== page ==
It’s been quite a week already for everyone’s favorite 50-year-old lefty and that would be Phil “The Thrill” Mickelson.
Lefty got everyone’s attention earlier this week in Charlotte as he was prepping for this week’s Wells Fargo Championship at Quail Hollow. Seems Lefty let everyone know that he was “intrigued” by yet another start-up professional golf league — this time it’s something called the Super Golf League.
Rumors were flying that this Super Golf League has money to burn and that it might be willing to throw $100 million at Mickelson to make him the face of said league.
This one is being underwritten by Saudi Golf, which is the cover code for one Crown Prince Mohammad bin Salman, who has enough money at his disposal to get a guy like Lefty “Intrigued.”
We’ve walked this path before. This league is a separate entity from the Premier Golf League, which has been trying to evolve for a number of years now without much success. Saudi Golf was supposed to be the money partner there but seems The Crown Prince pulled a little slight of hand, stole the idea and is now passing it off as his own under the Super Golf League moniker.
The Saudi deal wants 10-12 tournaments a year, based in the Middle East and Saudi Arabia in particular while the PGL was supposed to be some sort of team competition.
While Lefty was intrigued, Europe’s biggest name, Rory McIlroy says he’s having none of it.
“Look, they first contacted me back in 2014, so this is seven years down the line and nothing has really changed. Maybe the source of the money’s changed or the people that are in charge have changed, but nothing has happened. No sponsorship deals, no media deals, no players have signed up, no manufacturers have signed up,” Rory said emphatically. “People can see it for what it is, which is a money grab, which is fine if that’s what you’re playing golf for is to make as much money as possible. Totally fine, then go and do that if that’s what makes you happy,” Rory added.
The Sheriff Of Nottingham (aka Tour commish Jay Monahan) has made it very clear where he and the Tour stand on these upstart leagues, telling his charges: “It’s them or us.”
So you can figure that Phil’s “intrigue” was basically just a fleeting moment of imagining a $100 million wire transfer into his already obese bank accounts.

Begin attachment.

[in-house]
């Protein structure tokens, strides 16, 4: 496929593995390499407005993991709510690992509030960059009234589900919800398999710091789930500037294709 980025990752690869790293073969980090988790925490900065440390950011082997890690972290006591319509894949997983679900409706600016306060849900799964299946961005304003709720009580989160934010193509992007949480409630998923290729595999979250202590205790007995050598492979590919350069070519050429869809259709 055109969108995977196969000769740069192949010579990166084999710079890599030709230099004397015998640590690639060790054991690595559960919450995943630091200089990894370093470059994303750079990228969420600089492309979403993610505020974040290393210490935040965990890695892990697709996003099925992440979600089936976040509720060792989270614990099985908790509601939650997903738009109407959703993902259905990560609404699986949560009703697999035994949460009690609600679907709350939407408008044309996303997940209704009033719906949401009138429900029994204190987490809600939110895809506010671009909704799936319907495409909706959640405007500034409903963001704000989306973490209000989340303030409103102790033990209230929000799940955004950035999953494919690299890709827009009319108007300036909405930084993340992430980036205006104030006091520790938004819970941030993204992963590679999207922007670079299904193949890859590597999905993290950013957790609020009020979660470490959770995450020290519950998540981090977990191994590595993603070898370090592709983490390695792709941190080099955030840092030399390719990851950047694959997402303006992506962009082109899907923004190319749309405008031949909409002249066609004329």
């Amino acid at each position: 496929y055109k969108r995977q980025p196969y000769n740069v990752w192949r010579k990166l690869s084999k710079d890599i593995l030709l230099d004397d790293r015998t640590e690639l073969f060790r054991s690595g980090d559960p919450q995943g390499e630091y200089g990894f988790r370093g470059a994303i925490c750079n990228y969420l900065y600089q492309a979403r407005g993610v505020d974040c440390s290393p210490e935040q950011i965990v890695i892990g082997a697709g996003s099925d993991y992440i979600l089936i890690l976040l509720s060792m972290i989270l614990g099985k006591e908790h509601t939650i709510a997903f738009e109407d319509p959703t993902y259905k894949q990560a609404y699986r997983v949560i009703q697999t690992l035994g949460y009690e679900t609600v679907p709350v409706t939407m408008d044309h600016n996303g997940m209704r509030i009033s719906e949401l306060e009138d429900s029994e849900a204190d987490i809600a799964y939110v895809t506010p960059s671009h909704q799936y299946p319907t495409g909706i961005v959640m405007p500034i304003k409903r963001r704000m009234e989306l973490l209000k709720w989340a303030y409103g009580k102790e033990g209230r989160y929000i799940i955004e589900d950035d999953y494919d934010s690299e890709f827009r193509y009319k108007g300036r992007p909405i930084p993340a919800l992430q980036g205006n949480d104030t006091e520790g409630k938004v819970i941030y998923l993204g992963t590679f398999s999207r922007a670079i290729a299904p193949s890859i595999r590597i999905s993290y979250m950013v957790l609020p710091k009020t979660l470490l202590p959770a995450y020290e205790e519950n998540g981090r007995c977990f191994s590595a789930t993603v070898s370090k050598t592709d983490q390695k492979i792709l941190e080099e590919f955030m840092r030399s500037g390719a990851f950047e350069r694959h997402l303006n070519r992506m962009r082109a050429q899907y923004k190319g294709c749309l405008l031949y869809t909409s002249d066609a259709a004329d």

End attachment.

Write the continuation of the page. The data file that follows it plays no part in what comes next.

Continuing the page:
So with that “intrigue” behind him, Lefty had more surprises on Thursday during the first round of the Wells Fargo. Lefty left his “bombs” off the tee somewhere else because he played an incredibly strategic round at Quail Hollow, hitting fairways and greens and making enough birdies to shoot a seven-under par 64 that vaulted him to the first round lead.
Now keep in mind that Lefty hasn’t led a Tour event since the 2019 American Express but that drought ended late Thursday as Lefty handled The Green Mile early, playing the back nine first and made birdies on four of the five tough closing holes to turn in four-under. A birdie at the first got him to five then two more at seven and eight gave him his best round in a long time on the regular tour.
After all, Lefty couldn’t handle a putt inside nine feet at the 18th last Friday and missed The Valspar cut.
But he painted a different picture on Thursday.
“Obviously it was a lot of fun,” he said after a fun afternoon. “Big thing for me was stay in the present and focus on every shot,” said Mickelson, who admitted last week he was having trouble with that focus stuff. Senior moments, you know. “I really like the golf course, it’s one of the best tee-to-green,” Lefty added. “You have some really good birdie holes and some tough pars.”
While some might be inclined toward excitement over Lefty’s round, he’s playing it cool.
“I don’t wanna jump ahead — I want to play another fun round tomorrow.”
Intriguing, isn’t it?
Editor’s Friday Update: Phil’s Thursday glory turned into Friday Frustration. After shooting even par 35 on the front, Phil found himself four-over on the back nine and his 75 was a full 11 shots worse than his opening round. He made the cut but Bryson DeChambeau was in danger of going home early after rounds of 70-74 left him on the wrong side of the projected even par or one-over cut line. Jon Rahm had ground to make up after his opening 76, he teed off in the afternoon wave on Friday.